It looks like you're using an Ad Blocker.
Please white-list or disable AboveTopSecret.com in your ad-blocking tool.
Some features of ATS will be disabled while you continue to use an ad-blocker.
A former Stanford University student who sued the government over her placement on a U.S. government no-fly list is not a threat to national security and was the victim of a bureaucratic “mistake,” a federal judge ruled today.
The decision (.pdf) makes Rahinah Ibrahim, 48, the first person to successfully challenge placement on a government watch list.
Pipkin and a team of lawyers handled the case pro bono, spending $300,000 in court costs and racking up $3.8 million in legal fees covering some 11,000 hours of work, she said. “Why in the United States of America does it cost that much to clear a woman’s name?” she asked in a telephone interview.
The trial last month was shrouded in extraordinary secrecy, with closed court hearings and non-public classified exhibits. Judge Alsup today issued his full judgement under seal, but made public an abbreviated version that we’re allowed to know about.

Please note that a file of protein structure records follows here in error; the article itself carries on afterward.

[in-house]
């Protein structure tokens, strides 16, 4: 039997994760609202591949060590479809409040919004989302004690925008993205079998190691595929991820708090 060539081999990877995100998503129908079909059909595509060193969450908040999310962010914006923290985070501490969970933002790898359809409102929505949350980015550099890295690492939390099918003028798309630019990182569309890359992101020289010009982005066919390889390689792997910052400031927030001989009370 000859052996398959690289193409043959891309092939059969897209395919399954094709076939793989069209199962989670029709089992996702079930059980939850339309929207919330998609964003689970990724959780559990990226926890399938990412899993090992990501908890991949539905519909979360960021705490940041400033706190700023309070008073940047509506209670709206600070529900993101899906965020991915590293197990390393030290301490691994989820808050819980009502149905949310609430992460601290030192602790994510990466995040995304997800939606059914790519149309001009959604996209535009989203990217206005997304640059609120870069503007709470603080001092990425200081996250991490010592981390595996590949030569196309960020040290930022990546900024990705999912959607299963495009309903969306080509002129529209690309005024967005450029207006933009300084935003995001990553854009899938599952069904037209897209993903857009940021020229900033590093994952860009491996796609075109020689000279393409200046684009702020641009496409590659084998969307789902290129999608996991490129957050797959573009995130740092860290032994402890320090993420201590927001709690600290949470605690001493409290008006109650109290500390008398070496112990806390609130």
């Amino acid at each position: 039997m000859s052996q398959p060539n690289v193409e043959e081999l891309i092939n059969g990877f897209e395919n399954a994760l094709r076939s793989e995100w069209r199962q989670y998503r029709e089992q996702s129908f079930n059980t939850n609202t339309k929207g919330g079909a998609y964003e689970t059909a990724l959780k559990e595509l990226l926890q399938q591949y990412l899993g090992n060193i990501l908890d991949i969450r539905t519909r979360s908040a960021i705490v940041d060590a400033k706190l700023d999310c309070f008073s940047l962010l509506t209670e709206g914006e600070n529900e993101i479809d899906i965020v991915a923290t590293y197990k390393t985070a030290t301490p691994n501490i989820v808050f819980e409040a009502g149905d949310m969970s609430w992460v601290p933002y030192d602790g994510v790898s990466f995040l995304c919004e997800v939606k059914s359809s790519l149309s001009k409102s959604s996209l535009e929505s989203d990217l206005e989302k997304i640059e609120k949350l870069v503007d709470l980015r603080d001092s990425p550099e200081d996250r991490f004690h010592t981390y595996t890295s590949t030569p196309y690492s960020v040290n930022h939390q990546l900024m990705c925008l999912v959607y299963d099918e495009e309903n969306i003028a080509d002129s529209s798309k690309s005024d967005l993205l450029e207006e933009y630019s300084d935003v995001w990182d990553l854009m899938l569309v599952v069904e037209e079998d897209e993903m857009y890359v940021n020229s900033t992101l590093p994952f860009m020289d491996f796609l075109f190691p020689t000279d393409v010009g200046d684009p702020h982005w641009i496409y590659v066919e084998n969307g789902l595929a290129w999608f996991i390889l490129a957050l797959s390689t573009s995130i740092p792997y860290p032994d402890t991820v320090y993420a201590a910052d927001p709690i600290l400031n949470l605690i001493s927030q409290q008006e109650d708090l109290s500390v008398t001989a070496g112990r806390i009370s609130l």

The air marshals, whose identities are being concealed, told 7NEWS that they're required to submit at least one report a month. If they don't, there's no raise, no bonus, no awards and no special assignments.
U.S. Sen. Edward M. "Ted" Kennedy said yesterday that he was stopped and questioned at airports on the East Coast five times in March because his name appeared on the government's secret "no-fly" list.
But privately they acknowledged being embarrassed that it took the senator and his staff more than three weeks to get his name removed.